|HISTORY OF INDEPENDENCE|
In February 1962, a new constitution was approved by the Legislation and the Premier Norman Manley called General Elections.
Jamaica becoming an independent nation now meant that Britain, no longer controlled the affairs of the country. It was now the responsibility of the newly elected Prime Minister and the locally elected Cabinet.
Independence also meant that a constitution, symbols, emblems, an army, Jamaican currency and passports had to be developed for the country.The most significant event of the celebrations took place at the newly built National Stadium at midnight on 5 August when the Union Jack, symbol of British rule for 307 years, was lowered and replaced by the black, green and gold flag of Jamaica.
As an Independent nation, Jamaica assigns Ambassadors overseas who represent the country. They sign treaties on behalf of Jamaica and become members of various international organisations. This is important as it gives Jamaica equal rights on various issues relating to international trade, policies and treaties.
Although some had feared this day would bring unrest and violence, the events of Independence went smoothly and well, with celebrations held in the bars of Gold Street - a popular working class hangout - as well as in the reception rooms of King's House.
Independence Day was at first celebrated on the first Monday in August each year, but with the re-introduction of Emancipation Day (1 August) the holiday has been fixed as 6 August.
In October, during National Heritage week (third Monday in October), we also honour our six national heroes and one heroine, in recognition of their contribution to the birth of our nation.
Our National Symbols are representative of our rich history and culture. They define us as a people – Jamaicans who are proud of where we are coming from.
The following National Symbols were adopted at the time of Jamaica’s Independence .6 August 1962.
The Flag brings to mind memories of past achievements and gives inspiration towards further success. It is flown on many triumphant occasions, showing the pride that Jamaicans have in their country and in the flag itself.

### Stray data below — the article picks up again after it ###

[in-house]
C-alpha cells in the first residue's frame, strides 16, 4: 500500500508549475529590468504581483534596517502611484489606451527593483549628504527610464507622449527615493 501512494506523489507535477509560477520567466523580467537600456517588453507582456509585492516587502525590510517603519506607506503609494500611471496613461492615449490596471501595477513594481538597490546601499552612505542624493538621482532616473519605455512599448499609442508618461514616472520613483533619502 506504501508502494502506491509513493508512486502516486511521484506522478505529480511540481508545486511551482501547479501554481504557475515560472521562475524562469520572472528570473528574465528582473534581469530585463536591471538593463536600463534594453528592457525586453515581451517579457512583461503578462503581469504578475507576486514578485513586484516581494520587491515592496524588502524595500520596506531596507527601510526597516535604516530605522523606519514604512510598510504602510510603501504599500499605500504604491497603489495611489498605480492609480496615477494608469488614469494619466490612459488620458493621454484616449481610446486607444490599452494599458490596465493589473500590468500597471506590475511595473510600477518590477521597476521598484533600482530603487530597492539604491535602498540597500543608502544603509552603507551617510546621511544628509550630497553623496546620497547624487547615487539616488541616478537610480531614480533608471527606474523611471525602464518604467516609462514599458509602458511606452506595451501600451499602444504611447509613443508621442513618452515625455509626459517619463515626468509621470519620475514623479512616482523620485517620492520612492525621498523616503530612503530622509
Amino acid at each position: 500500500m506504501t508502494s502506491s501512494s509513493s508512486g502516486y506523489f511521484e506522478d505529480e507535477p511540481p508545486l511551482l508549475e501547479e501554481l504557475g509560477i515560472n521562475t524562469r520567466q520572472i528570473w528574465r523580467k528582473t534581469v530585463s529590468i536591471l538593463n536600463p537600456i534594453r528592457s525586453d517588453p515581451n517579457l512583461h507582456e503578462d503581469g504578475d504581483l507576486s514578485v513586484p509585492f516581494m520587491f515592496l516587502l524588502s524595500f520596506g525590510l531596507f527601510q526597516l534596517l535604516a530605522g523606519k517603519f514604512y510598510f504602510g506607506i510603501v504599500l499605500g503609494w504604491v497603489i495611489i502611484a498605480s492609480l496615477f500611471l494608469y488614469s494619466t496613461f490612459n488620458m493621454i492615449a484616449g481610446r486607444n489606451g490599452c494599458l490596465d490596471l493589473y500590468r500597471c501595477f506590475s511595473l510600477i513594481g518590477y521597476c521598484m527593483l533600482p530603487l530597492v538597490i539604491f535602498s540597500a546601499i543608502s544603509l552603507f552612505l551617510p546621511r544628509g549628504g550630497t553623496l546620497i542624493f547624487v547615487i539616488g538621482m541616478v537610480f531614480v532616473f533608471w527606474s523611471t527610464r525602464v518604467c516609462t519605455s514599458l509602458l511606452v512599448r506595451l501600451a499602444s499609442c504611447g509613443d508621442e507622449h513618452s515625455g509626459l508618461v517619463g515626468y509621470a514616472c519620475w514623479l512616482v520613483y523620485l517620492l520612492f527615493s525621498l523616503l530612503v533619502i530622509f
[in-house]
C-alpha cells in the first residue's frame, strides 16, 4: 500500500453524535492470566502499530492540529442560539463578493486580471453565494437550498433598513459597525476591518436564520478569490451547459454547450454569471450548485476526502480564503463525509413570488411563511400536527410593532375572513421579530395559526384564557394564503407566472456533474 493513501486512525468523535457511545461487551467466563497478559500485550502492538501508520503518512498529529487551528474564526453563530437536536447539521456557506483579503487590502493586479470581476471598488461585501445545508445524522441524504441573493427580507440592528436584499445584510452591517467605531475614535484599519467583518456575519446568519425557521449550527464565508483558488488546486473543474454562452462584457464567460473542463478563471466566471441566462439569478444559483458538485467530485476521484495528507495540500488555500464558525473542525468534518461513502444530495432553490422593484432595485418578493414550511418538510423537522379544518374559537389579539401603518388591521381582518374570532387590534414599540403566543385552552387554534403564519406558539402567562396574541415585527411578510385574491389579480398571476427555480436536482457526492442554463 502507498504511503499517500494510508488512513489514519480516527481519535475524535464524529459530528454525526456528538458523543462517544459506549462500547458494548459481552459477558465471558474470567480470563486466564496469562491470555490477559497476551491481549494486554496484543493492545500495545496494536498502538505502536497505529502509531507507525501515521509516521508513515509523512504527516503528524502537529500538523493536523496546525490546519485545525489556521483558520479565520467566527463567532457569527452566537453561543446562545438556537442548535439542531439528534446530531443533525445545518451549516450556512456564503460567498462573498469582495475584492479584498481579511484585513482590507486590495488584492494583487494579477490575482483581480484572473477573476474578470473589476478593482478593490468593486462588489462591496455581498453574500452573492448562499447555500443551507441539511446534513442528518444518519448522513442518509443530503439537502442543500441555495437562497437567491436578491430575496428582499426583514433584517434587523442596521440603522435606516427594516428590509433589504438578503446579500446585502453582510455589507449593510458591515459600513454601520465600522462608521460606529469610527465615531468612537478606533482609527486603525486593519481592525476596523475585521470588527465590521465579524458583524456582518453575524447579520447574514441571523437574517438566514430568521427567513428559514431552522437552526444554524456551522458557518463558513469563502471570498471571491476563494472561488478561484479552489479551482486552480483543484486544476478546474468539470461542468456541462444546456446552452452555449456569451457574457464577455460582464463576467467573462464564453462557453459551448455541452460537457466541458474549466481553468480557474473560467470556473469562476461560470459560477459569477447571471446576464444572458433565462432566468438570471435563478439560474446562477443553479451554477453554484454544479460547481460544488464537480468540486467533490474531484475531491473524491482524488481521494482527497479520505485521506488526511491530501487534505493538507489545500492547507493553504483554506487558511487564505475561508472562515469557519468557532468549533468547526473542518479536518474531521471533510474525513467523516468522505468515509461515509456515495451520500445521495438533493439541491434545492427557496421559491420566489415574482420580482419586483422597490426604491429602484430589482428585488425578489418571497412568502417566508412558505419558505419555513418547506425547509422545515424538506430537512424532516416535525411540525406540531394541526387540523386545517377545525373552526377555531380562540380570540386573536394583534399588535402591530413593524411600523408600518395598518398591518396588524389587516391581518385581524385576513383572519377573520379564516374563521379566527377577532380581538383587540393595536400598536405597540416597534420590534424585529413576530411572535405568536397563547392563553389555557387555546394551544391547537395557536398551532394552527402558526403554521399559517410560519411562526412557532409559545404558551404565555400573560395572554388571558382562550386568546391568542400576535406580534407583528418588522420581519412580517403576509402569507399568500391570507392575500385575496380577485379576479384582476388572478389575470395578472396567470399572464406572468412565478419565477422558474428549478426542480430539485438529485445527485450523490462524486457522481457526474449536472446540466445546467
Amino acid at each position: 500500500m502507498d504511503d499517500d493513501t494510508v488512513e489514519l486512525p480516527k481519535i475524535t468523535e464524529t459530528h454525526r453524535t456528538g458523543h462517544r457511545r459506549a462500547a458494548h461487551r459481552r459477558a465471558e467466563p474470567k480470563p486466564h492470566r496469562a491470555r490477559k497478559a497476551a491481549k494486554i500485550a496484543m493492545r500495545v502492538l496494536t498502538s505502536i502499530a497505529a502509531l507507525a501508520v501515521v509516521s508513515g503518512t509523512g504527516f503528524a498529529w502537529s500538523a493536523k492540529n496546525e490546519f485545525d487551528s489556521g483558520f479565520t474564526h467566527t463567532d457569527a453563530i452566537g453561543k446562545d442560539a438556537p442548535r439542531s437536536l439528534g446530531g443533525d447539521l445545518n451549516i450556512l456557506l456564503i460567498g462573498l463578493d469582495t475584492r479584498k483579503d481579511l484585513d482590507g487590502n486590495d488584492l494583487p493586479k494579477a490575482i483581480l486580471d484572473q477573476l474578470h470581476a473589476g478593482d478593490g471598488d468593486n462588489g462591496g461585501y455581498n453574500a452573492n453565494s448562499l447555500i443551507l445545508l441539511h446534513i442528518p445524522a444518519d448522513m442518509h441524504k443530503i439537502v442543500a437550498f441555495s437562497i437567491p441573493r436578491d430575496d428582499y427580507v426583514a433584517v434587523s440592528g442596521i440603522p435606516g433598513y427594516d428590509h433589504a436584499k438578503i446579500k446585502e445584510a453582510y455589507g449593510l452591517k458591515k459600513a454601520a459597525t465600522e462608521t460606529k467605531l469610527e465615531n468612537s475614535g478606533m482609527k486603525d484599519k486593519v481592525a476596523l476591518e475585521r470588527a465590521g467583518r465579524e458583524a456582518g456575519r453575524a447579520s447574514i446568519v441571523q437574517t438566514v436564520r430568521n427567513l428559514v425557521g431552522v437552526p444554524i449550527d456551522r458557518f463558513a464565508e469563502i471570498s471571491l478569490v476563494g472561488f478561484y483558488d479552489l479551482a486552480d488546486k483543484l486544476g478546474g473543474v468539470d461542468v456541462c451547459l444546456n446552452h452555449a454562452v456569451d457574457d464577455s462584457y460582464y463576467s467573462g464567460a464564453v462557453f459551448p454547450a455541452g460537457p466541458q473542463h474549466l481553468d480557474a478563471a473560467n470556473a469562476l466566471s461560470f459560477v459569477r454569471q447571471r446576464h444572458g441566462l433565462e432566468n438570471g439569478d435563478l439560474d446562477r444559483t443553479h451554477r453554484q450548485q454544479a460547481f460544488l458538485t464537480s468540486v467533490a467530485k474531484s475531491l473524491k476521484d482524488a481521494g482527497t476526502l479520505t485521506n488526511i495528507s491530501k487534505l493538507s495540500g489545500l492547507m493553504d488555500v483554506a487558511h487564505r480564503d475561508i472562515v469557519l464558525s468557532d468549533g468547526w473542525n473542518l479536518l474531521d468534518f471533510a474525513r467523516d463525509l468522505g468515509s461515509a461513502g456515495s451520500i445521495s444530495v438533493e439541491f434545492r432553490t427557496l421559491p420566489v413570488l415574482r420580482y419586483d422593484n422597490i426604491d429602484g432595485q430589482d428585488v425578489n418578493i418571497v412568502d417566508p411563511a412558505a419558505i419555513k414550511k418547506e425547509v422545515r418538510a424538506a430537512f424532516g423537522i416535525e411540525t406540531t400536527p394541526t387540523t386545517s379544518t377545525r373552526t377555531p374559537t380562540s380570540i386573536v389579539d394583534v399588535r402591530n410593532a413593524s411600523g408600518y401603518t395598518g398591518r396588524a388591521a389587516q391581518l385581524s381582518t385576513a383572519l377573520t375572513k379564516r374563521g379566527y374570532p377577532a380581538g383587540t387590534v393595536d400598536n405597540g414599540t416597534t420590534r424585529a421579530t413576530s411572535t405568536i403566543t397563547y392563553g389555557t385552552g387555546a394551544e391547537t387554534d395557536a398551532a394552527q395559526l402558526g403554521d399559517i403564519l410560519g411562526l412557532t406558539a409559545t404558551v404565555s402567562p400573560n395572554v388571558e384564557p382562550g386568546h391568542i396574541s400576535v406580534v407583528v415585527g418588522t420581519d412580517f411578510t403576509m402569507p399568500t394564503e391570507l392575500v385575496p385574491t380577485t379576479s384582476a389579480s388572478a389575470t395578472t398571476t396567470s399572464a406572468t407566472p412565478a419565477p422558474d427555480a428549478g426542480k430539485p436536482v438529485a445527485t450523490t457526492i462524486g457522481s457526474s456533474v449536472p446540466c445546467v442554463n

· The flag should never be smaller than any other flag flown at the same time.
· When the flag becomes worn and must be replaced, burn it.
· Do not place any other flag above or to the right of the Jamaican flag, except at foreign embassies, consulates and missions.
· Do not raise any foreign flag publicly, unless the Jamaican flag is also flown, except at foreign embassies, consulates and missions.
· The flag shouldn’t be draped over vehicles, except on military, police and state occasions.
The Jamaican Coat of Arms
Although the ackee is not indigenous to Jamaica, it has remarkable historic associations. Originally, it was imported to the island from West Africa, probably on a slave ship. Now it grows here luxuriantly, producing large quantities of edible fruit each year.
The plant is extremely ornamental, producing an attractive blue flower and orange-yellow fruit, while its crown has an attractive rounded shape. The tree is one of the most useful in the world. The body, gum, bark, fruit, leaves and blossom all serve some useful purpose. In fact, the tree has been regarded for its medicinal properties. A gum (gum guaiac) obtained from its resin was once regarded as a purgative. It was exported to Europe from the early sixteenth century as a remedy (combined with mercury) for syphillis and has also been used as a remedy for gout.
The wood was once used as propeller shaft bearings in nearly all the ships sailing the ‘Seven Seas’. Because of this, Lignum Vitae and Jamaica are closely associated in shipyards worldwide. It is a very heavy wood which will sink in water. Because of its toughness it is used for items such as mortars, mallets, pulleys and batons carried by policemen. Sometimes it is used for furniture.
The tree is quite attractive with its straight trunk, broad green leaves and hibiscus-like flowers. The attractive flower changes colour as it matures, going from bright yellow to orange red and finally to crimson.
The name mahoe is derived from a Carib Indian word. The ‘blue’refers to blue-green streaks in the polished wood, giving it a distinctive appearance.
The Blue Mahoe is so beautiful and durable that it is widely used for cabinet making and also for making decorative objects such as picture frames, bowls and carving.
The inner bark of the tree is often referred to as Cuba bark because it was formerly used for tying bundles of Havana cigars. Cuba is the only other place where the Blue Mahoe grows naturally.
The origin of the name ‘Docor-bird’ is somewhat unsettled. It has been said that the name was given because the erect black crest and tails resemble the top hat and long tail coats doctors used to wear in the old days. Other schools of thought believe that it refers to the way the birds lance the flowers with their bills to extract nectar.
According to Frederic Cassidy the bird is an object of superstition. The Arawaks spread the belief that the bird had magical powers. They called it the ‘God bird’, believing it was the reincarnation of dead souls. This is manifested in a folk song which says: “Doctor Bud a cunny bud, hard bud fe dead”. (It is a clever bird which cannot be easily killed).
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